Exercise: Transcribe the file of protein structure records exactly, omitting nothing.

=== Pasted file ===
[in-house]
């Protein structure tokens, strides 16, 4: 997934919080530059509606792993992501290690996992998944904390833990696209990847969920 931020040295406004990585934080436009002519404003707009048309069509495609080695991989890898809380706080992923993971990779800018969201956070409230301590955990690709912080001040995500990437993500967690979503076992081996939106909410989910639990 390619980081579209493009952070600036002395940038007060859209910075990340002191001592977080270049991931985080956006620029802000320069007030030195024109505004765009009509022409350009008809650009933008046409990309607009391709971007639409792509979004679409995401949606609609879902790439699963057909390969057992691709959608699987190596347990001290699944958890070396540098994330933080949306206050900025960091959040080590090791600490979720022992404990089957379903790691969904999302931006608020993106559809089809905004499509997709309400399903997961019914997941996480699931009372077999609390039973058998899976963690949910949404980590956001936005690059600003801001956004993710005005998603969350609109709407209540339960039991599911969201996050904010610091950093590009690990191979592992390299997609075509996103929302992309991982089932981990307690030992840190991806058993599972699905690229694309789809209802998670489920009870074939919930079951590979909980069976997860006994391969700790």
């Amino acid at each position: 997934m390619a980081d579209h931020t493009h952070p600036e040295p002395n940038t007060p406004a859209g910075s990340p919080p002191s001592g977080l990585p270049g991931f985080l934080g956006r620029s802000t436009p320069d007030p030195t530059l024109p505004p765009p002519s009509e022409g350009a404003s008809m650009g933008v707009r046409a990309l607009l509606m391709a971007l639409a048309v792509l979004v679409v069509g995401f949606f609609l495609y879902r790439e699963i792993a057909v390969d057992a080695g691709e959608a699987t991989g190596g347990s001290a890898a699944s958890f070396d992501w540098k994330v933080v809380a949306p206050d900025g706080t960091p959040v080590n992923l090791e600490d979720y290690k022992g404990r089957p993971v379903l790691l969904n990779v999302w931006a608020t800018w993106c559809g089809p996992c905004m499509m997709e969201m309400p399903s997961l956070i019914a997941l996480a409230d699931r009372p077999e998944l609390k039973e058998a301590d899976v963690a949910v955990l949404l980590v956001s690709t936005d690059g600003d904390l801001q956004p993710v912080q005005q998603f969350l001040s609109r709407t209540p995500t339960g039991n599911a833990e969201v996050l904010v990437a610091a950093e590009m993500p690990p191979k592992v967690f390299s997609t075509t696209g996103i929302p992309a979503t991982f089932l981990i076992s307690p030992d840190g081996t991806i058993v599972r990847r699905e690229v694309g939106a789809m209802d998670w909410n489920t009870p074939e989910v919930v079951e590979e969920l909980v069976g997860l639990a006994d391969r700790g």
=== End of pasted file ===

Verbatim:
[in-house]
């Protein structure tokens, strides 16, 4: 997934919080530059509606792993992501290690996992998944904390833990696209990847969920 931020040295406004990585934080436009002519404003707009048309069509495609080695991989890898809380706080992923993971990779800018969201956070409230301590955990690709912080001040995500990437993500967690979503076992081996939106909410989910639990 390619980081579209493009952070600036002395940038007060859209910075990340002191001592977080270049991931985080956006620029802000320069007030030195024109505004765009009509022409350009008809650009933008046409990309607009391709971007639409792509979004679409995401949606609609879902790439699963057909390969057992691709959608699987190596347990001290699944958890070396540098994330933080949306206050900025960091959040080590090791600490979720022992404990089957379903790691969904999302931006608020993106559809089809905004499509997709309400399903997961019914997941996480699931009372077999609390039973058998899976963690949910949404980590956001936005690059600003801001956004993710005005998603969350609109709407209540339960039991599911969201996050904010610091950093590009690990191979592992390299997609075509996103929302992309991982089932981990307690030992840190991806058993599972699905690229694309789809209802998670489920009870074939919930079951590979909980069976997860006994391969700790």
């Amino acid at each position: 997934m390619a980081d579209h931020t493009h952070p600036e040295p002395n940038t007060p406004a859209g910075s990340p919080p002191s001592g977080l990585p270049g991931f985080l934080g956006r620029s802000t436009p320069d007030p030195t530059l024109p505004p765009p002519s009509e022409g350009a404003s008809m650009g933008v707009r046409a990309l607009l509606m391709a971007l639409a048309v792509l979004v679409v069509g995401f949606f609609l495609y879902r790439e699963i792993a057909v390969d057992a080695g691709e959608a699987t991989g190596g347990s001290a890898a699944s958890f070396d992501w540098k994330v933080v809380a949306p206050d900025g706080t960091p959040v080590n992923l090791e600490d979720y290690k022992g404990r089957p993971v379903l790691l969904n990779v999302w931006a608020t800018w993106c559809g089809p996992c905004m499509m997709e969201m309400p399903s997961l956070i019914a997941l996480a409230d699931r009372p077999e998944l609390k039973e058998a301590d899976v963690a949910v955990l949404l980590v956001s690709t936005d690059g600003d904390l801001q956004p993710v912080q005005q998603f969350l001040s609109r709407t209540p995500t339960g039991n599911a833990e969201v996050l904010v990437a610091a950093e590009m993500p690990p191979k592992v967690f390299s997609t075509t696209g996103i929302p992309a979503t991982f089932l981990i076992s307690p030992d840190g081996t991806i058993v599972r990847r699905e690229v694309g939106a789809m209802d998670w909410n489920t009870p074939e989910v919930v079951e590979e969920l909980v069976g997860l639990a006994d391969r700790g």